Red Sox-Yankees Rivalry Plays Out Again
Baseball fans know the Red Sox and Yankees maintain one of the fiercest rivalries in sports. Indeed, things always seem to get sticky when the two teams meet each other.
Saturday’s long game was no exception. Read Rich Marazzi’s report here to read more about the bizarre play:
by Rich Marazzi
Red Sox manager John Farrell protested the Red Sox 16-inning, 4-1 loss to the Yankees on Saturday, July 15, 2017, at Fenway Park. Here is what happened.
In the top of the 11th inning, the Yankees had Matt Holliday at first base and no outs when Jacoby Ellsbury chopped a ball to first baseman Mitch Moreland, who threw to shortstop Xander Bogaerts for a force at second base. Holliday stopped between first and second and broke back toward first base, sliding feet-first into the bag as Boston attempted to complete a double play.
Bogaerts’ throw clipped Ellsbury in the left leg as he crossed the base. Because of Holliday’s location, Moreland appeared to be screened from catching the ball. Ellsbury was ruled safe by first base umpire Gabe Morales, which prompted Farrell to ask crew chief Gary Cederstrom if there had been interference. The subsequent reviews and explanations took four minutes and 59 seconds before the ruling that the play would stand.
Farrell argued that Holliday had interfered with the play and that a double play should have been called.
Cederstrom told a reporter that he did not think there had been interference.
In explaining, why he returned to first, Holliday said he thought Moreland tagged the base to retire Ellsbury before throwing to second and the force was removed.
The half-inning ended without further incident as Chase Headley and Didi Gregorius both lined out against Red Sox reliever Robby Scott.
“I didn’t get an explanation from the umpires,” said Farrell following the game. “My view was there was interference regardless whether it was intentional or not. It’s why I protested the game. After repeated conversations with New York, it was brought back to me that they weren’t going to change the play and the play stood with no explanation.” Asked if the play was reviewable, Farrell added, “They (umpires) went to review to determine if there was actually interference and if there was a rules interpretation which to me there was.”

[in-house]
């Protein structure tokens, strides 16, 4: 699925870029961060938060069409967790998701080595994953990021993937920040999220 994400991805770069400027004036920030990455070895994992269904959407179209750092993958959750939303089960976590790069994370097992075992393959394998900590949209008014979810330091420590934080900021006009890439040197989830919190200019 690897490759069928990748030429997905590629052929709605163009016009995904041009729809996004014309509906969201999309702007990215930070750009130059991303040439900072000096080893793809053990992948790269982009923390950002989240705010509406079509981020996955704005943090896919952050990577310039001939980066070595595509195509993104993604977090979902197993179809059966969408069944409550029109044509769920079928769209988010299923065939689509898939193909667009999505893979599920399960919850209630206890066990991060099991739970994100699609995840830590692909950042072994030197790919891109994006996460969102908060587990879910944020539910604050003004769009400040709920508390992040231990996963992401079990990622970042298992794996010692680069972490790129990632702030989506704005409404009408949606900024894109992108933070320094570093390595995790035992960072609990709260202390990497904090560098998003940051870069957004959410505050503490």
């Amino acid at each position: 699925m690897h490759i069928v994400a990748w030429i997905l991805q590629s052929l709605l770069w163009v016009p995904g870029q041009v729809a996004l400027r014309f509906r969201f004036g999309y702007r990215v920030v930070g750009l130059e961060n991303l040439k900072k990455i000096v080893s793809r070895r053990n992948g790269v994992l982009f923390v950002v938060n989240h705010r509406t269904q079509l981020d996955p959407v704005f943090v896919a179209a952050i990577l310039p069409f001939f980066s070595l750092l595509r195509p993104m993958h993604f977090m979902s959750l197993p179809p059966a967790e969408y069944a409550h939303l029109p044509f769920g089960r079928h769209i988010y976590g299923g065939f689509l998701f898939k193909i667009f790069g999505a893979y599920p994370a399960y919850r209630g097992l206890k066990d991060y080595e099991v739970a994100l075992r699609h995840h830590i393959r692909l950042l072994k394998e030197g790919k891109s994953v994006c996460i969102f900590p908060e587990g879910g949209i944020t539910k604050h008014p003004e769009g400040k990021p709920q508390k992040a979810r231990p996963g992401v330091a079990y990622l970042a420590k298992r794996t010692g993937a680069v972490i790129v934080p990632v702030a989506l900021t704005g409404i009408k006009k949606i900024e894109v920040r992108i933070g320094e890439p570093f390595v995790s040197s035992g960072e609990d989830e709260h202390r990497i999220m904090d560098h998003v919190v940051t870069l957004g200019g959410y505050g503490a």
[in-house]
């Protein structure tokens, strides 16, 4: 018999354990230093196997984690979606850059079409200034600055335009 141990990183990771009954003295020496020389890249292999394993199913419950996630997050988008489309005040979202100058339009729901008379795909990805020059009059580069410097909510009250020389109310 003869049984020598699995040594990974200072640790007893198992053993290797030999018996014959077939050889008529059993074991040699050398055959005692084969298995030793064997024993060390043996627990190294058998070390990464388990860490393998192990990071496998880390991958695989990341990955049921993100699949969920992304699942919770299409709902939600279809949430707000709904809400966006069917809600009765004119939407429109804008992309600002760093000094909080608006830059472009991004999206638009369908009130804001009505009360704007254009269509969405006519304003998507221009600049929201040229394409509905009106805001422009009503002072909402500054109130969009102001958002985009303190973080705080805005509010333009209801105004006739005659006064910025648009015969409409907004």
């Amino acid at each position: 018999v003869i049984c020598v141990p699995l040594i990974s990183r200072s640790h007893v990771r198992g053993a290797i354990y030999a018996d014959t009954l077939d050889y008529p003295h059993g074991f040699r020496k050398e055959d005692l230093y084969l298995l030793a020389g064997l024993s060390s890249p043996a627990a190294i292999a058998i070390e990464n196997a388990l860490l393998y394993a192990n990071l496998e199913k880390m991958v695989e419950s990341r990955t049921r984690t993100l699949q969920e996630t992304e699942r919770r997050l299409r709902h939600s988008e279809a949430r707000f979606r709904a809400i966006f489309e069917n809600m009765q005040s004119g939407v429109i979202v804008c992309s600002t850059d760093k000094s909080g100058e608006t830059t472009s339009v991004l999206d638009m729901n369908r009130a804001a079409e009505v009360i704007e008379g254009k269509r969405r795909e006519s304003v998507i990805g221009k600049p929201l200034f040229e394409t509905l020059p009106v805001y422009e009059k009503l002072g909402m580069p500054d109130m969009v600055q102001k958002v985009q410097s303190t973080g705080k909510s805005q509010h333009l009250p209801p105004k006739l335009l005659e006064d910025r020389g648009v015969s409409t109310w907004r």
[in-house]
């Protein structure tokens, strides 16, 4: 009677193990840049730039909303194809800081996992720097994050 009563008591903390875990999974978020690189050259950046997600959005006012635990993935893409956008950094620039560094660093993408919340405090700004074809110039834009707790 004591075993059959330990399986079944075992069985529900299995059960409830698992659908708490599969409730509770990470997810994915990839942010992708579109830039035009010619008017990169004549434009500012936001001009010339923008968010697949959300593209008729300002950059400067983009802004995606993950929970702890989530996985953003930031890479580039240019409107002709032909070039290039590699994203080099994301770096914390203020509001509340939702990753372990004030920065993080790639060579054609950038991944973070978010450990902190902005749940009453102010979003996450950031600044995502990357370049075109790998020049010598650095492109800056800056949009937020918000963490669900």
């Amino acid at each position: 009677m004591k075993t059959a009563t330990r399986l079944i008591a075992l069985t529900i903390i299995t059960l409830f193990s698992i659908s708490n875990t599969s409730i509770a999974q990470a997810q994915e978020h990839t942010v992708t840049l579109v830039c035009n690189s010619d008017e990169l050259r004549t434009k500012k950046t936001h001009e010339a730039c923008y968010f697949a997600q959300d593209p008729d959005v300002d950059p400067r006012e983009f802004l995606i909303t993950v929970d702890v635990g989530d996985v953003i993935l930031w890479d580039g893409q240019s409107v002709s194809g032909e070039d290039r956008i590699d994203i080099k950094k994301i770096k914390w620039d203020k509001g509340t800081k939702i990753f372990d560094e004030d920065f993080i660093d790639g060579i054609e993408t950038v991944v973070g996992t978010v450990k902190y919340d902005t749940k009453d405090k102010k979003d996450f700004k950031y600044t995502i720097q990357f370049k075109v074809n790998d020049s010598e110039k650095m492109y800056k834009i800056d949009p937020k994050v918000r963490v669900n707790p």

The Command Center supported the umpires’ no call.
Conditions for a Protest to be Upheld
For a protest to be upheld by MLB the following conditions must exist:
- No protest shall be permitted on judgment decisions.
- The decision by the umpires must be in conflict with the rule meaning there must be a misinterpretation of a rule.
- The rule violation must adversely affect the protesting team’s chances of winning the game.
Regarding the protest, the rule in question is 6.01 (a) (5). It reads, “It is interference by a batter or a runner when any batter or runner who has just been put out, or any runner who has just scored, hinders or impedes any following play being made on a runner.” In my opinion Holliday clearly interfered with Moreland after he was put out and he violated rule 6.01 (a) (5). But interference and obstruction calls involve umpire judgment and judgment calls cannot be protested.
6.01 (a) (5): Batter or Runner Interference
The Comment to the rule reads, “If the batter or runner continues to advance after he has been put out, he shall not by that act alone be considered as confusing, hindering or impeding the fielders.” Is it possible the umpires interpreted the word “advance” as going in either direction? If so, I think it would be a misinterpretation of the rule. The word “advance” is defined as “moving forward.”
But even if the rule was misinterpreted, did it affect the outcome of the game?
If Ellsbury scored during that inning and the Yankees won the game, the Red Sox would have a good argument if they were able to prove a rule misinterpretation. But the fact that Ellsbury did not subsequently score, in my opinion, fails to meet the criteria that the rule violation affected the outcome of the game.
The bottom line is the protest revolved around an interference call which is umpire judgment. Therefore, the likelihood of this protest being upheld is remote at best.
I think the only chance a protest of this type can survive would be: (1) If Ellsbury subsequently scored and (2) Umpire testimony in their report to MLB revealed a misinterpretation of the rule. For instance, if the umpires stated that they agreed Holliday interfered with the play but in their opinion the interference was not intentional, and therefore there was no call, I think the protest would have legs because intent should not be a factor and that would be a misinterpretation of the rule.
Again, the fans at the game and the TV and radio audience, got shortchanged. MLB needs to communicate these rule situations to everyone who is involved in the game, including the fans. The umpires should have the PA announcer read a statement so that everyone is kept abreast of the proceedings.